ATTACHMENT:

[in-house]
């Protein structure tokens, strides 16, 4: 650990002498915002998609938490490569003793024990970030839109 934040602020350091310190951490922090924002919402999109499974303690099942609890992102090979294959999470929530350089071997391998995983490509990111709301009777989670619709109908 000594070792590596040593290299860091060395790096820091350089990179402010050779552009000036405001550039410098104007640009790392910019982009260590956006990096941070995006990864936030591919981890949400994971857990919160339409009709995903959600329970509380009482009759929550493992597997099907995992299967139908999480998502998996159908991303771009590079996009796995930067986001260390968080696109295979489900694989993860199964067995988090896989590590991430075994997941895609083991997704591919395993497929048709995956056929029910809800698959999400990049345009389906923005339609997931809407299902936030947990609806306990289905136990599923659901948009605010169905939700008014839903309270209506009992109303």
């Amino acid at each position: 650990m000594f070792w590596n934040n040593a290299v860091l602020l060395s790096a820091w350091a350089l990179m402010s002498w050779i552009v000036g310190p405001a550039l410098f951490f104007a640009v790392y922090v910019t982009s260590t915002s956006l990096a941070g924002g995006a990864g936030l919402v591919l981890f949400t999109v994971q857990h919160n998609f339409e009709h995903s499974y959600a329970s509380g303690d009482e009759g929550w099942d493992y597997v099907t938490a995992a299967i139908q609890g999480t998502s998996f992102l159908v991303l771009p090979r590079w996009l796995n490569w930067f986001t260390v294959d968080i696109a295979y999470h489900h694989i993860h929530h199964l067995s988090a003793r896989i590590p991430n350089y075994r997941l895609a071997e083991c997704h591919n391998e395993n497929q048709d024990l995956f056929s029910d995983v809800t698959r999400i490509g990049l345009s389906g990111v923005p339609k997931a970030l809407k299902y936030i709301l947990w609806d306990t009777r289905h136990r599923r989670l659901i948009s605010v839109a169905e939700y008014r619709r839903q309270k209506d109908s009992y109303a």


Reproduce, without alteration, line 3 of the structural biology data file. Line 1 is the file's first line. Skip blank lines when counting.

């Amino acid at each position: 650990m000594f070792w590596n934040n040593a290299v860091l602020l060395s790096a820091w350091a350089l990179m402010s002498w050779i552009v000036g310190p405001a550039l410098f951490f104007a640009v790392y922090v910019t982009s260590t915002s956006l990096a941070g924002g995006a990864g936030l919402v591919l981890f949400t999109v994971q857990h919160n998609f339409e009709h995903s499974y959600a329970s509380g303690d009482e009759g929550w099942d493992y597997v099907t938490a995992a299967i139908q609890g999480t998502s998996f992102l159908v991303l771009p090979r590079w996009l796995n490569w930067f986001t260390v294959d968080i696109a295979y999470h489900h694989i993860h929530h199964l067995s988090a003793r896989i590590p991430n350089y075994r997941l895609a071997e083991c997704h591919n391998e395993n497929q048709d024990l995956f056929s029910d995983v809800t698959r999400i490509g990049l345009s389906g990111v923005p339609k997931a970030l809407k299902y936030i709301l947990w609806d306990t009777r289905h136990r599923r989670l659901i948009s605010v839109a169905e939700y008014r619709r839903q309270k209506d109908s009992y109303a």